Software Updates via MacUpdate

calibre 2.13 - Complete e-library manage...
Calibre is a complete e-book library manager. Organize your collection, convert your books to multiple formats, and sync with all of your devices. Let Calibre be your multi-tasking digital librarian... Read more
Mellel 3.3.7 - Powerful word processor w...
Mellel is the leading word processor for OS X and has been widely considered the industry standard since its inception. Mellel focuses on writers and scholars for technical writing and multilingual... Read more
ScreenFlow 5.0.1 - Create screen recordi...
Save 10% with the exclusive MacUpdate coupon code: AFMacUpdate10 Buy now! ScreenFlow is powerful, easy-to-use screencasting software for the Mac. With ScreenFlow you can record the contents of your... Read more
Simon 4.0 - Monitor changes and crashes...
Simon monitors websites and alerts you of crashes and changes. Select pages to monitor, choose your alert options, and customize your settings. Simon does the rest. Keep a watchful eye on your... Read more
BBEdit 11.0.2 - Powerful text and HTML e...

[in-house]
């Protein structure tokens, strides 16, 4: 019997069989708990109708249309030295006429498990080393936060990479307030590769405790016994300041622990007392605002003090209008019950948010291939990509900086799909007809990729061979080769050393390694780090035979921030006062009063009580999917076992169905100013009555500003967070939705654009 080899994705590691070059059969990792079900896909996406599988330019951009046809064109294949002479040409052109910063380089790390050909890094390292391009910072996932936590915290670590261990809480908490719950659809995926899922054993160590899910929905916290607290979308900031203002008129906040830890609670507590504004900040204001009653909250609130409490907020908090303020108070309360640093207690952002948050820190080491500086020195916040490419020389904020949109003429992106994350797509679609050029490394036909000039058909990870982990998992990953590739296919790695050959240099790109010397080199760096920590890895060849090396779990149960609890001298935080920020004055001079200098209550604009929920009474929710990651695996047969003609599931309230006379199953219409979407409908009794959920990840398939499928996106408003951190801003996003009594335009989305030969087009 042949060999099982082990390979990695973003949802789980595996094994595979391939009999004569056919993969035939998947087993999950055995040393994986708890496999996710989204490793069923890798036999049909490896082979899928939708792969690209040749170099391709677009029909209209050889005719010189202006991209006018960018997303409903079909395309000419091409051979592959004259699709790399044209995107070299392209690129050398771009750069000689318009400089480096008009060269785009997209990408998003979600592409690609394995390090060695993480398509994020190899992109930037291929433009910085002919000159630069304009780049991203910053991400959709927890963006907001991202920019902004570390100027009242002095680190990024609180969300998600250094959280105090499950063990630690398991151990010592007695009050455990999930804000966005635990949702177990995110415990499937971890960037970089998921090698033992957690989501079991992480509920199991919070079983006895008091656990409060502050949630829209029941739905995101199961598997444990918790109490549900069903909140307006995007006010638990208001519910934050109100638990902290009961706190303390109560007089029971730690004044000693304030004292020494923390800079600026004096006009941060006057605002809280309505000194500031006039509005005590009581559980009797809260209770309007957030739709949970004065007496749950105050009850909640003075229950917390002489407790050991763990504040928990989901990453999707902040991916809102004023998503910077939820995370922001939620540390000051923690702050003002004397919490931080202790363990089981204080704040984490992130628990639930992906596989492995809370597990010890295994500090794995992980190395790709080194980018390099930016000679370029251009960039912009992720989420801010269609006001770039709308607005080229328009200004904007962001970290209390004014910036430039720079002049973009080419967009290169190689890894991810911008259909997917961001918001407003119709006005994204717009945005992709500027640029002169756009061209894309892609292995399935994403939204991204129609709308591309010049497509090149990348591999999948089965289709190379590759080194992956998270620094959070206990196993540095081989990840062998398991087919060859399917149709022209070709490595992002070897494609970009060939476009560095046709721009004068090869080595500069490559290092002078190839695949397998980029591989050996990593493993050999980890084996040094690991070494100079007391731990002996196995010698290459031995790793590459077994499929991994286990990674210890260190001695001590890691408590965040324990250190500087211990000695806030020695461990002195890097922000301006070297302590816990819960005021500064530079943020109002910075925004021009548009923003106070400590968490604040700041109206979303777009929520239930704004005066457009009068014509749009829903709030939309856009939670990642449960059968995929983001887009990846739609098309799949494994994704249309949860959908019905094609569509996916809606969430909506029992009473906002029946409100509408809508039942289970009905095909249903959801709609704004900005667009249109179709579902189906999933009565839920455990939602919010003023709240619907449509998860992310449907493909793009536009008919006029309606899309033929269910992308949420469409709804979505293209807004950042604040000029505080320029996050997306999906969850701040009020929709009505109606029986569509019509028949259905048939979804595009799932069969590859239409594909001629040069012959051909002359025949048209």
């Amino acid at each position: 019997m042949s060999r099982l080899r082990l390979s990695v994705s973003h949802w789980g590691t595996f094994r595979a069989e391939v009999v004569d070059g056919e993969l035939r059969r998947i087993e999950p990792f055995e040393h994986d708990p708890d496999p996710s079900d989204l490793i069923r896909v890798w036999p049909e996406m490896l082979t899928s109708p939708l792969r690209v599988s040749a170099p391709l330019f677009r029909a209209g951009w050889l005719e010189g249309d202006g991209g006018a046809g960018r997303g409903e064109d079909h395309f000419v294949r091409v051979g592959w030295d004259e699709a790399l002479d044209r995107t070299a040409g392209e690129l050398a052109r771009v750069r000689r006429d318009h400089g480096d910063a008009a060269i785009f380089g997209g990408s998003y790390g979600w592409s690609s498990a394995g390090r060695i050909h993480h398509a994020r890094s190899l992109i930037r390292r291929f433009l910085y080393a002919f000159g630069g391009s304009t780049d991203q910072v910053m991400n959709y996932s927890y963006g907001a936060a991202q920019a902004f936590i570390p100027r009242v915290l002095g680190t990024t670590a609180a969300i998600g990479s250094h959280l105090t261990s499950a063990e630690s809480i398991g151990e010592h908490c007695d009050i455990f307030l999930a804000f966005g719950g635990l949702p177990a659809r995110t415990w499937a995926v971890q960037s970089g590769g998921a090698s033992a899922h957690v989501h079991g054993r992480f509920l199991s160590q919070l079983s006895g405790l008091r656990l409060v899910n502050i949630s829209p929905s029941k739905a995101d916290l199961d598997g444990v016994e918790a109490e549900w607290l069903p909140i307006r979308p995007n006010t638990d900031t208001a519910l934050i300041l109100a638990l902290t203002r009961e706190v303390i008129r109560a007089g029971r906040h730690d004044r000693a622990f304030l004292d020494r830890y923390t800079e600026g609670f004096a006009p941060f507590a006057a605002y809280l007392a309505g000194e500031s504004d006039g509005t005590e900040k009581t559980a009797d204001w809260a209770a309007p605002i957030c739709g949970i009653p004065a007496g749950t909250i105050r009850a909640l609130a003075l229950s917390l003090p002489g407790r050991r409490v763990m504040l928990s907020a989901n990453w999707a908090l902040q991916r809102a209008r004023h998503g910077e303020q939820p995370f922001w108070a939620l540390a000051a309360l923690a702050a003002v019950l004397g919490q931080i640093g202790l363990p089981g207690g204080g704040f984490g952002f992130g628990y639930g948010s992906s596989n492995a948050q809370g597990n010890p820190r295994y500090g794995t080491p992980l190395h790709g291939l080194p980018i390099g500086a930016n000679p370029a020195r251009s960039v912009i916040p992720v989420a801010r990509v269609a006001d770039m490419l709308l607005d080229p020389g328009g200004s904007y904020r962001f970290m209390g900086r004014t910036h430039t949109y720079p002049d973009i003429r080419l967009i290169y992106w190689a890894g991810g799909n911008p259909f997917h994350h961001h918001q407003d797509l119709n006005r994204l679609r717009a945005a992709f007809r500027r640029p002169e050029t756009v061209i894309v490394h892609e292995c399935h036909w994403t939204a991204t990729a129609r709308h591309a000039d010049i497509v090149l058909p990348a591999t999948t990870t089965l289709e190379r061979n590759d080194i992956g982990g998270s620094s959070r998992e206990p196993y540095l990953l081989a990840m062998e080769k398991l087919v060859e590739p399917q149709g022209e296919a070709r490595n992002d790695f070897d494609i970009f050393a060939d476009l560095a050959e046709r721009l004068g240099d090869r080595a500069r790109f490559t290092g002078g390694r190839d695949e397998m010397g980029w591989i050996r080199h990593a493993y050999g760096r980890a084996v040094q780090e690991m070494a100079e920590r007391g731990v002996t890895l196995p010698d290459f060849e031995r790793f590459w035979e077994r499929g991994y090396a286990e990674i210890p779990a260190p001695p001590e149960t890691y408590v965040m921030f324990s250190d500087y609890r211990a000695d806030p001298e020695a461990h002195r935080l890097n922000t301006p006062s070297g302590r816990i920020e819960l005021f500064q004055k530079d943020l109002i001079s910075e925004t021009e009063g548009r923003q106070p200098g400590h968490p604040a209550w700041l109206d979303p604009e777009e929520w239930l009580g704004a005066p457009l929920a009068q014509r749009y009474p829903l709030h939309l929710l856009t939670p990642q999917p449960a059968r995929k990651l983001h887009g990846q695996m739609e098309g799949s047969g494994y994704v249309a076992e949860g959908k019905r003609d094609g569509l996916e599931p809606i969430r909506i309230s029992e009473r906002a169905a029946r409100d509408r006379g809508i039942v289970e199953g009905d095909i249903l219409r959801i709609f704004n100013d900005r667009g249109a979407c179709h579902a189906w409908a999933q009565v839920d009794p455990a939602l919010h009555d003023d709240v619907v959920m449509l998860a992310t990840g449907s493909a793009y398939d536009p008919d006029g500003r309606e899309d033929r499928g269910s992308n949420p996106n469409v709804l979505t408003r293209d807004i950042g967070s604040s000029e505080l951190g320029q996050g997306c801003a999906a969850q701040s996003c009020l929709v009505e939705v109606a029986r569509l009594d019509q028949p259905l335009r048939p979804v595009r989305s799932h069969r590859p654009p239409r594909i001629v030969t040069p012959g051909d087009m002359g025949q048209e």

BBEdit is the leading professional HTML and text editor for the Mac. Specifically crafted in response to the needs of Web authors and software developers, this award-winning product provides a... Read more
ExpanDrive 4.2.1 - Access cloud storage...
ExpanDrive builds cloud storage in every application, acts just like a USB drive plugged into your Mac. With ExpanDrive, you can securely access any remote file server directly from the Finder or... Read more
Adobe After Effects CC 2014 13.2 - Creat...
After Effects CC 2014 is available as part of Adobe Creative Cloud for as little as $19.99/month (or $9.99/month if you're a previous After Effects customer). After Effects CS6 is still available... Read more
Evernote 6.0.5 - Create searchable notes...
Evernote allows you to easily capture information in any environment using whatever device or platform you find most convenient, and makes this information accessible and searchable at anytime, from... Read more
Command-C 1.1.7 - Clipboard sharing tool...
Command-C is a revolutionary app which makes easy to share your clipboard between iOS and OS X using your local WiFi network, even if the app is not currently opened. Copy anything (text, pictures,... Read more